Overall, our current study demonstrated SNHG5 is involved in the regulation of OS cell progression. What is more meaningful is that SNHG5 regulated the proliferation, migration, and invasion of OS cells via the miR-212-3p/SGK3 axis. Consequently, these conclusions showed that lncRNA SNHG5 plays as a critical role in OS tumorigenesis—indicating that SNHG5 may be a potential therapeutic target for osteosarcoma.
long non-coding RNA
small nucleolar RNA host gene 5
quantificational real-time quantitative polymerase chain reaction
Hegyi M, Semsei AF, Jakab Z, Antal I, Kiss J, Szendroi M, Csoka M, Kovacs G. Good prognosis of localized osteosarcoma in young patients treated with limb-salvage surgery and chemotherapy. Pediatr Blood Cancer. 2011;57(3):415–22.
Moore DD, Luu HH. Osteosarcoma. Cancer Treat Res. 2014;162:65–92.
Luetke A, Meyers PA, Lewis I, Juergens H. Osteosarcoma treatment—where do we stand? A state of the art review. Cancer Treat Rev. 2014;40(4):523–32.
Jaffe N. Historical perspective on the introduction and use of chemotherapy for the treatment of osteosarcoma. Adv Exp Med Biol. 2014;804:1–30.
Aponte-Tinao L, Ayerza MA, Muscolo DL, Farfalli GL. Survival, recurrence, and function after epiphyseal preservation and allograft reconstruction in osteosarcoma of the knee. Clin Orthop Relat Res. 2015;473(5):1789–96.
Kung JT, Colognori D, Lee JT. Long noncoding RNAs: past, present, and future. Genetics. 2013;193(3):651–69.
Ling H, Vincent K, Pichler M, Fodde R, Berindan-Neagoe I, Slack FJ, Calin GA. Junk DNA and the long non-coding RNA twist in cancer genetics. Oncogene. 2015;34(39):5003–11.
Rigoutsos I, Lee SK, Nam SY, Anfossi S, Pasculli B, Pichler M, Jing Y, Rodriguez-Aguayo C, Telonis AG, Rossi S, et al. N-BLR, a primate-specific non-coding transcript leads to colorectal cancer invasion and migration. Genome Biol. 2017;18(1):98.
Wang KC, Chang HY. Molecular mechanisms of long noncoding RNAs. Mol Cell. 2011;43(6):904–14.
Ponting CP, Oliver PL, Reik W. Evolution and functions of long noncoding RNAs. Cell. 2009;136(4):629–41.
Batista PJ, Chang HY. Long noncoding RNAs: cellular address codes in development and disease. Cell. 2013;152(6):1298–307.
Esteller M. Non-coding RNAs in human disease. Nat Rev Genet. 2011;12(12):861–74.
Wapinski O, Chang HY. Long noncoding RNAs and human disease. Trends Cell Biol. 2011;21(6):354–61.
Dong Y, Liang G, Yuan B, Yang C, Gao R, Zhou X. MALAT1 promotes the proliferation and metastasis of osteosarcoma cells by activating the PI3K/Akt pathway. Tumour Biol. 2015;36(3):1477–86.
Ruan W, Wang P, Feng S, Xue Y, Li Y. Long non-coding RNA small nucleolar RNA host gene 12 (SNHG12) promotes cell proliferation and migration by upregulating angiomotin gene expression in human osteosarcoma cells. Tumour Biol. 2016;37(3):4065–73.
Sun XH, Yang LB, Geng XL, Wang R, Zhang ZC. Increased expression of lncRNA HULC indicates a poor prognosis and promotes cell metastasis in osteosarcoma. Int J Clin Exp Pathol. 2015;8(3):2994–3000.
Xie CH, Cao YM, Huang Y, Shi QW, Guo JH, Fan ZW, Li JG, Chen BW, Wu BY. Long non-coding RNA TUG1 contributes to tumorigenesis of human osteosarcoma by sponging miR-9-5p and regulating POU2F1 expression. Tumour Biol. 2016;37(11):15031–41.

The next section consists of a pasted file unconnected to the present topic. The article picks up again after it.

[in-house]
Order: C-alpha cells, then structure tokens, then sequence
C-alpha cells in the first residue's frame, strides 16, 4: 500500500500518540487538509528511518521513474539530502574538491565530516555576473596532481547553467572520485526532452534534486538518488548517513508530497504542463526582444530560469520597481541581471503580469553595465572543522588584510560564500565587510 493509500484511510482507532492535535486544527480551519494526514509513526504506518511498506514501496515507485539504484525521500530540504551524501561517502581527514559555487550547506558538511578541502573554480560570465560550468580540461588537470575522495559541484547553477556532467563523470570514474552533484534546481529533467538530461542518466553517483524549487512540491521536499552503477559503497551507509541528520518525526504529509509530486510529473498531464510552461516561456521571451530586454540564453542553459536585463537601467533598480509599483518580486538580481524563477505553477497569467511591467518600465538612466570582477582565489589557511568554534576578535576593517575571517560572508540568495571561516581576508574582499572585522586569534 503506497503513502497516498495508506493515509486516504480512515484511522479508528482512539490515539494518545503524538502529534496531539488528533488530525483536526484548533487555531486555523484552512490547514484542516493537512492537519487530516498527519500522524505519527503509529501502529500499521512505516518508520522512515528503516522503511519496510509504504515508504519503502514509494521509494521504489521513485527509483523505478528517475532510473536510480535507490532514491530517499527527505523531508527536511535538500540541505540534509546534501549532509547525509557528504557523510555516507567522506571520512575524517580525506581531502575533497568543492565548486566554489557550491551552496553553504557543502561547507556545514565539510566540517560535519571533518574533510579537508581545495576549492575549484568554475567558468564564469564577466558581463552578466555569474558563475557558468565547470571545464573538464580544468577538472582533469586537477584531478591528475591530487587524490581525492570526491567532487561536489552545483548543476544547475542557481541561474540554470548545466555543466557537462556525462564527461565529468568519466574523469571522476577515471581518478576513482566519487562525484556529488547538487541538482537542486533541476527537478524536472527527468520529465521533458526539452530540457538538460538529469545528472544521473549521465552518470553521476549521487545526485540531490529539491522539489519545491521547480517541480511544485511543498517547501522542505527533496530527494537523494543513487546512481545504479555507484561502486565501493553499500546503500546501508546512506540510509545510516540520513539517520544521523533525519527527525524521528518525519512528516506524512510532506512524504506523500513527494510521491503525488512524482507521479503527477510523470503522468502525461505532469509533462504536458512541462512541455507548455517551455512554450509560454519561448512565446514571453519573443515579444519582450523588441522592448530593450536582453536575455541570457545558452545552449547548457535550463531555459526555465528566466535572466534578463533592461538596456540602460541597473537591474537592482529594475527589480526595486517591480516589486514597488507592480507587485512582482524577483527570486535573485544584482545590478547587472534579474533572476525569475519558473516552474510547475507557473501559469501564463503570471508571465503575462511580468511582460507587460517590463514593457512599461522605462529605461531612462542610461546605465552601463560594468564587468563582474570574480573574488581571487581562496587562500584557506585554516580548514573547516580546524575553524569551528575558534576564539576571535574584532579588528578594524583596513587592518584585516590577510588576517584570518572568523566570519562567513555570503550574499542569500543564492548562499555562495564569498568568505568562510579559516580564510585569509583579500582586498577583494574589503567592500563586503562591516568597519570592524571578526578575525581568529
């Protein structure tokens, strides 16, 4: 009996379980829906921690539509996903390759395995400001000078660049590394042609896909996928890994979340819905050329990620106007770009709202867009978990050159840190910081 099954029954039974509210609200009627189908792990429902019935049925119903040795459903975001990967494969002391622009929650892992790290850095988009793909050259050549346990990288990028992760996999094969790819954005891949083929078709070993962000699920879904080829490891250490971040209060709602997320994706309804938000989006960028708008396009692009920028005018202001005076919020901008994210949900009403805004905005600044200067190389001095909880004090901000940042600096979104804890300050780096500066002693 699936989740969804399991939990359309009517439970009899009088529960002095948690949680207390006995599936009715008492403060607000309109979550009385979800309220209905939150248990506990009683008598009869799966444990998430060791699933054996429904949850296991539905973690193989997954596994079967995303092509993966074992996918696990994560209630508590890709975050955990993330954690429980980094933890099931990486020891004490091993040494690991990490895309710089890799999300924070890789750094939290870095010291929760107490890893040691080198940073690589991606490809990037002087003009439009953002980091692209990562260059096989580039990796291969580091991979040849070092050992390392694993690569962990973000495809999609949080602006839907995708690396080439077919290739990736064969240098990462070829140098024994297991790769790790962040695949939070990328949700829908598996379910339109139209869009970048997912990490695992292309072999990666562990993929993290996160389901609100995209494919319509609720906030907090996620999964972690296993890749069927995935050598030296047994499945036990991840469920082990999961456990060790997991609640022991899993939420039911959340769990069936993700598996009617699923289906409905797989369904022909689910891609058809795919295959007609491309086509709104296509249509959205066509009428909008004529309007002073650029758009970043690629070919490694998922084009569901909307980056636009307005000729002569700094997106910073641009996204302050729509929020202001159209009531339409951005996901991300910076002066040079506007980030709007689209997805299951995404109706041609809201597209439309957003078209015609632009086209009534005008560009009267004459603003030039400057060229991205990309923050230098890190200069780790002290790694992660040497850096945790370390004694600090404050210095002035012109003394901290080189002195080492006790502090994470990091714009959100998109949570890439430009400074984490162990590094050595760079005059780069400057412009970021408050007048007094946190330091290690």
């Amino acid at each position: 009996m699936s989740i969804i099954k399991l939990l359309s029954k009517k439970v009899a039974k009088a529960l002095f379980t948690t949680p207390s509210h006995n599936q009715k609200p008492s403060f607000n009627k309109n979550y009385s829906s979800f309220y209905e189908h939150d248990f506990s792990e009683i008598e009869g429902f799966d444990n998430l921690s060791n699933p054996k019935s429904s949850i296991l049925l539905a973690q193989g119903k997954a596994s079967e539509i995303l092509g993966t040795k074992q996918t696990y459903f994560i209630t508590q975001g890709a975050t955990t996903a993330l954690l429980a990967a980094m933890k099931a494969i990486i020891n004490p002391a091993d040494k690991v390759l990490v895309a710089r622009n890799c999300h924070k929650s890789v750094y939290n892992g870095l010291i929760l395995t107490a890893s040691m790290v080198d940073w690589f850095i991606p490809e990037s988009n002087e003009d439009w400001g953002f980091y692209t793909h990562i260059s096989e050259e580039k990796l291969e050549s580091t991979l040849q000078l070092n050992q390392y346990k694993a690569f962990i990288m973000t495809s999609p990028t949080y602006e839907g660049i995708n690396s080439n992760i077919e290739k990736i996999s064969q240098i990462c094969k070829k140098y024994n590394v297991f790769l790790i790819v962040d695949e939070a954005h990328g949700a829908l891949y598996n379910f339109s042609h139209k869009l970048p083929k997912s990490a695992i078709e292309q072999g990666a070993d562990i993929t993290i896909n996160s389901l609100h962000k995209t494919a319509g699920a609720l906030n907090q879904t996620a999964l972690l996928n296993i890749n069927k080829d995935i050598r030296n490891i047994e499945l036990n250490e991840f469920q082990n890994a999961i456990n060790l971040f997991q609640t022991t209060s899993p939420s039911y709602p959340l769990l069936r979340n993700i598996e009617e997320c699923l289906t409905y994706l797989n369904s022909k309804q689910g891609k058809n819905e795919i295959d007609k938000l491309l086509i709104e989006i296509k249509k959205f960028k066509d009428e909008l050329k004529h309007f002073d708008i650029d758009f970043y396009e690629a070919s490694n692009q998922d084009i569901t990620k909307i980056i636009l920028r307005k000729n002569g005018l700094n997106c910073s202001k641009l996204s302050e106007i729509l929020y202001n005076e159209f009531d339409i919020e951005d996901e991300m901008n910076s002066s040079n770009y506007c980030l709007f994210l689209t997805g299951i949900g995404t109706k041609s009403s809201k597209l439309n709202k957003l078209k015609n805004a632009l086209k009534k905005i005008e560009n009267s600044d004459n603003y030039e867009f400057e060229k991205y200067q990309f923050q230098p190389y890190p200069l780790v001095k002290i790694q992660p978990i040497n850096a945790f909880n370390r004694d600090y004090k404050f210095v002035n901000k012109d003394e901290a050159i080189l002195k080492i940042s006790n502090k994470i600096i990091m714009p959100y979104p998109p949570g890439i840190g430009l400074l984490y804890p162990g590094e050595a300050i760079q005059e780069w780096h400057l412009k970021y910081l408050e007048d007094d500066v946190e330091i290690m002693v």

Cong M, Li J, Jing R, Li Z. Long non-coding RNA tumor suppressor candidate 7 functions as a tumor suppressor and inhibits proliferation in osteosarcoma. Tumour Biol. 2016;37(7):9441–50.
Liu Q, Huang J, Zhou N, Zhang Z, Zhang A, Lu Z, Wu F, Mo YY. LncRNA loc285194 is a p53-regulated tumor suppressor. Nucleic Acids Res. 2013;41(9):4976–87.
Wang Y, Yao J, Meng H, Yu Z, Wang Z, Yuan X, Chen H, Wang A. A novel long non-coding RNA, hypoxia-inducible factor-2alpha promoter upstream transcript, functions as an inhibitor of osteosarcoma stem cells in vitro. Mol Med Rep. 2015;11(4):2534–40.
Calin GA, Croce CM. MicroRNA signatures in human cancers. Nat Rev Cancer. 2006;6(11):857–66.
Zhang B, Pan X, Cobb GP, Anderson TA. microRNAs as oncogenes and tumor suppressors. Dev Biol. 2007;302(1):1–12.
Liu X, Lv XB, Wang XP, Sang Y, Xu S, Hu K, Wu M, Liang Y, Liu P, Tang J, et al. MiR-138 suppressed nasopharyngeal carcinoma growth and tumorigenesis by targeting the CCND1 oncogene. Cell Cycle. 2012;11(13):2495–506.
Zhang Z, Zhu Z, Watabe K, Zhang X, Bai C, Xu M, Wu F, Mo YY. Negative regulation of lncRNA GAS5 by miR-21. Cell Death Differ. 2013;20(11):1558–68.
Liu XH, Sun M, Nie FQ, Ge YB, Zhang EB, Yin DD, Kong R, Xia R, Lu KH, Li JH, et al. Lnc RNA HOTAIR functions as a competing endogenous RNA to regulate HER2 expression by sponging miR-331-3p in gastric cancer. Mol Cancer. 2014;13:92.
Ma Z, Xue S, Zeng B, Qiu D. lncRNA SNHG5 is associated with poor prognosis of bladder cancer and promotes bladder cancer cell proliferation through targeting p27. Oncol Lett. 2018;15(2):1924–30.
Damas ND, Marcatti M, Come C, Christensen LL, Nielsen MM, Baumgartner R, Gylling HM. SNHG5 promotes colorectal cancer cell survival by counteracting STAU1-mediated mRNA destabilization. Nat Commun. 2016;7:13875.
Zhao L, Guo H, Zhou B, Feng J, Li Y, Han T, Liu L, Li L, Zhang S, Liu Y, et al. Long non-coding RNA SNHG5 suppresses gastric cancer progression by trapping MTA2 in the cytosol. Oncogene. 2016;35(44):5770–80.
Zhao L, Han T, Li Y, Sun J, Zhang S, Liu Y, Shan B, Zheng D, Shi J. The lncRNA SNHG5/miR-32 axis regulates gastric cancer cell proliferation and migration by targeting KLF4. FASEB J. 2017;31(3):893–903.
He B, Bai Y, Kang W, Zhang X, Jiang X. LncRNA SNHG5 regulates imatinib resistance in chronic myeloid leukemia via acting as a CeRNA against MiR-205-5p. Am J Cancer Res. 2017;7(8):1704–13.